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(Top left: the unicyclists before their ride; top right: Steve, the unofficial spokesman for Starbucks; bottom left: Olof getting some air; bottom right: Diane and I at the top of Piestawa Peak.)

To get a sense of what mountain unicycling is, check out this video. Yes, that’s my SAT and his friend Chris. Both are crazy.

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For the past 3 weeks, my SAT and I decided to set bike training goals for ourselves. His goal was to ride at least 10 hours each week for 3 consecutive weeks. My goal was to ride 8 hours each week for 3 consecutive weeks. My SAT met his goal. I was pretty close. The first week, I hit 8 hours and 7 minutes. The second week, I rode for 9 hours and 23 minutes. In week three, I managed to eke out 7 hours and 4 minutes. In my defense, I had rehearsals and 2 concerts in that third week! Overall, I rode 24 hours and 34 minutes, which results in an average of just over 8 hours per week. I can live with that. May I also add that the so-called highlight of week 1 was a 33 mile mountain bike ride? That was hard. It’s a lot more challenging to ride a mountain bike for 33 miles than a road bike. Those things called rocks and sand really make forward progress difficult.

Why did we decide to set those goals? Mainly to kickstart our fitness. We were both feeling lethargic and old and yucky and gosh darn it, we needed to change that NOW. I noticed that my coughing and wheezing and panting — and I am not exaggerating! I really sounded like I was a pack-a-day cigarette smoker riding a bike — is much better now. Instead of feeling like I was going to cough up a lung, I can almost utter a sentence or two without gasping for breath. My bike handling skills are obviously getting better and tonight, I successfully navigated all 3 tricky spots in our normal route for the first time. The most important thing? The more I exercise, the more I can enjoy eating!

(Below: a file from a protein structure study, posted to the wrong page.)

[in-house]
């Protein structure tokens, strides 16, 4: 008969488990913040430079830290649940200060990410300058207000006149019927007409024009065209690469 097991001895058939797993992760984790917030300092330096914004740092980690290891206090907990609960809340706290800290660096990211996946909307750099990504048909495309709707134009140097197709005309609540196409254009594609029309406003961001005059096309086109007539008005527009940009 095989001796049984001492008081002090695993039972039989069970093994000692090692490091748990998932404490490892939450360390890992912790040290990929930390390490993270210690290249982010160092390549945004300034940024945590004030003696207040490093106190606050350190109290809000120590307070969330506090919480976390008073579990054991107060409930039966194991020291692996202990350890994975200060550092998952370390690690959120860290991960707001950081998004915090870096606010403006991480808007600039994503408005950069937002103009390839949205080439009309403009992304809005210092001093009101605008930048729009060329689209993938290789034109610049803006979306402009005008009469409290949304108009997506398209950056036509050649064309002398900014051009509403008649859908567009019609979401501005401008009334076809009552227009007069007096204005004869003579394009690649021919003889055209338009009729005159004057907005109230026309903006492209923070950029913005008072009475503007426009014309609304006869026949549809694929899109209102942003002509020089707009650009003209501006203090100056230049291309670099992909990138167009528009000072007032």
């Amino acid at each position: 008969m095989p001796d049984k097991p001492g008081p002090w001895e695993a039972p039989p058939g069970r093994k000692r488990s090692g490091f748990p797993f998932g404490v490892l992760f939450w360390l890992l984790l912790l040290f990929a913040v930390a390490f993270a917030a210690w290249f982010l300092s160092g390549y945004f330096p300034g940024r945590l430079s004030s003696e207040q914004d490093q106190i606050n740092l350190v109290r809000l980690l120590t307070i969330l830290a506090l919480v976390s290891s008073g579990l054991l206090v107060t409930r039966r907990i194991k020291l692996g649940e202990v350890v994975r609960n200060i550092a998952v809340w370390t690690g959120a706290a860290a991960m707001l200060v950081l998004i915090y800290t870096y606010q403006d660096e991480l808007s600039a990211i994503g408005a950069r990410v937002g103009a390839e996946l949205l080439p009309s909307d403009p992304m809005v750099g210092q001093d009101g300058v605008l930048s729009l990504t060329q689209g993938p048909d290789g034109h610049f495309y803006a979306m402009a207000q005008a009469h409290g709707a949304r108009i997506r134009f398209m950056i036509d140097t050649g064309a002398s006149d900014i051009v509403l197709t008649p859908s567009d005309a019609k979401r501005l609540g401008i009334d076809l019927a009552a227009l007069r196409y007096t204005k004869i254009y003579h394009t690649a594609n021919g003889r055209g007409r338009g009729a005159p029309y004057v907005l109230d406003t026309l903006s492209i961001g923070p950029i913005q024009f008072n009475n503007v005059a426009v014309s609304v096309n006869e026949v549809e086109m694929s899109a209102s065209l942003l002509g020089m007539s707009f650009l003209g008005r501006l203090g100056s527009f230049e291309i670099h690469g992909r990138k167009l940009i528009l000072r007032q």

(Left: big boulders on the Pemberton loop in McDowell Mountain Regional Park; center: mountain biking bling [that means “showy jewelry!”] on my gloves; right: pretty sunset)

 

Another cool little hike

Yesterday, my SAT and I hiked up Picacho Peak with our friend Julia. Picacho Peak is located in Picacho Peak State Park between Casa Grande and Tucson just off of the I-10. The summit is 3,374 feet (1,028 m) above sea level and the name means “big peak” in Spanish. Total distance is about 6 miles (9.7 km) and total elevation gain is about 1780 feet (543 m). Near the top, there are short steep sections that hikers have to climb with the help of steel cables and handrails . When you arrive at the summit you are rewarded with a beautiful 360 degree view of the surrounding Sonoran desert. Fun facts: Picacho Peak has been used as a navigational landmark for hundreds of years, was the site of Arizona’s only Civil War battle, and sits on top of an ancient volcanic lava flow!

(Top row, L to R: early morning light; Picacho Peak is in the top right of the photo; Julia and my SAT at the base of the first set of cables. Middle row, L to R: Julia and I posing on the first set of cables; more cable-assisted climbing; signage. Bottom row, L to R: many Saguaro cacti near the top; can you see the black, volcanic rock in the middle of the photo?; another photo from the summit.)

Beautiful day, beautiful hike, beautiful company…and sore legs. 🙂 I’m glad we did this hike in February; Picacho Peak is NOT recommended in the late spring and summer months, as there is no shade along the entire trail. Bring lots of water, snacks, sunscreen, and hat.